terça-feira, 7 de agosto de 2012
Nikola Tesla and the Ultimate Weapon (HAARP) - Masters of the Ionosphere (BBC Horizon 1996)
Recounts the history of scientific attempts from Nicolai Tesla, Marconi, Van Allen and Dennis Papadopoulos onwards to understand the atmospheric layer, known as the ionosphere and its weaponitization by the US Military in Alaska which has led to the establishment of HAARP (High Altitude Auroral Research Project)
which will beam energy directly into the ionosphere and thereby stimulate or heat small, well-defined volumes of it. Back on the ground, an array of geophysical research instruments--such as low-frequency receivers, magnetometers, an ultrahigh-frequency (UHF) diagnostic radar, optical, and infrared spectrometers and cameras--try to see what happens to the ionosphere as a result of these signals.
Some ecologists insist HAARP is that and much more. And now the evidence that weaponized HAARP complexes are being built by the USA, Russia, and China in remote regions across the world has surfaced.
The following is part of the transcript of a BBC Horizon programme
Masters of the Ionosphere
PROF. NEAL BROWN: I have spent 30 years studying the, the Northern Lights and
they're still as intriguing to me today as when I first came to Alaska. They're
always changing movements in the sky and the colours and the shapes they form,
it's sort of like watching clouds on a summer's day and imagining different
animals in the clouds.
NARRATOR: The aurora is a visible manifestation of the magnetic tussle between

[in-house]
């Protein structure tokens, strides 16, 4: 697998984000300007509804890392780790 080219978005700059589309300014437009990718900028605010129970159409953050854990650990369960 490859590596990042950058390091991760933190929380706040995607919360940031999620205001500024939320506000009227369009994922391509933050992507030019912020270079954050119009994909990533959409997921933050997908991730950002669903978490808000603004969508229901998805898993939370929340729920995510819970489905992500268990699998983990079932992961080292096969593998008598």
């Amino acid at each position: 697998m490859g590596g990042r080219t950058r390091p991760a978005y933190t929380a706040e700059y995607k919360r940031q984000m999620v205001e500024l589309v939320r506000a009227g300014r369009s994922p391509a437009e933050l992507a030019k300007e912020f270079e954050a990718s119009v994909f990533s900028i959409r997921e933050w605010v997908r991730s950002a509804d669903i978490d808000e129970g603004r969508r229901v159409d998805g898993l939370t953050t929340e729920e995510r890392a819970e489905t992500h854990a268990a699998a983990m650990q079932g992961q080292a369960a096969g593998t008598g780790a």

the Earth and the sun. Our protective magnetosphere has holes on the North and
South Pole where the magnetic field lines bunch together. As the solar wind
buffets and streams past,
a multi-coloured ring as they hit the ionosphere. This is the aurora. These
lights only represent a tiny proportion of the energy being released. The flow
of the solar wind creates a huge electric potential.
NEAL BROWN: It results in a gigantic electrical current flowing parallel to the
surface of the Earth,
lights but sometimes a little larger. That we call an electrojet. It amounts to
thousands of amperes of electrical current.
generating the ELF waves needed to communicate with submarines. But this was
DENNIS PAPADOPOULOS: And it went outside the laboratory towards the Navy. The
Navy was hoping that they would have the antenna that Nick had proposed in one
form or another, so any alternative will endanger that idea, so they didn't
want to proceed with that, and the issue was closed at the time.
NARRATOR: Papadopoulos was frustrated by the Navy's rejection. But elsewhere
scientists continued to develop a range of techniques for researching the
ionosphere. One device in particular was useful:
machines beam short-wave radiation directly into the ionosphere deliberately
DR. TERRY ROBINSON: What it is analogous to almost directly, is a microwave
oven heating system. The heating agent is the electromagnetic wave. The
electro-magnetic wave itself is not hot. It generates heat simply by causing
motion in the material that it interacts with and the motion sets up a friction
force, as I've said, and that is what generates the heat, so it's simply like
taking the electrons and the neutrals, rubbing them together, rubbing two
matches together if you like, in the upper atmosphere and that generates heat.
ionosphere with this technology.
TERRY ROBINSON: One of the experiments they tried was to modulate the heater
with music from a hi-fi system. I think in fact the first experiment they, they
used the 'Ride of the Valkyries' so they transmitted these signals on the
heater up to the electrojet and the electrojet responded and re-transmitted
these acoustic frequencies back directly to the ground, so it was as if the,
the electrojet was acting like a huge vocal cord.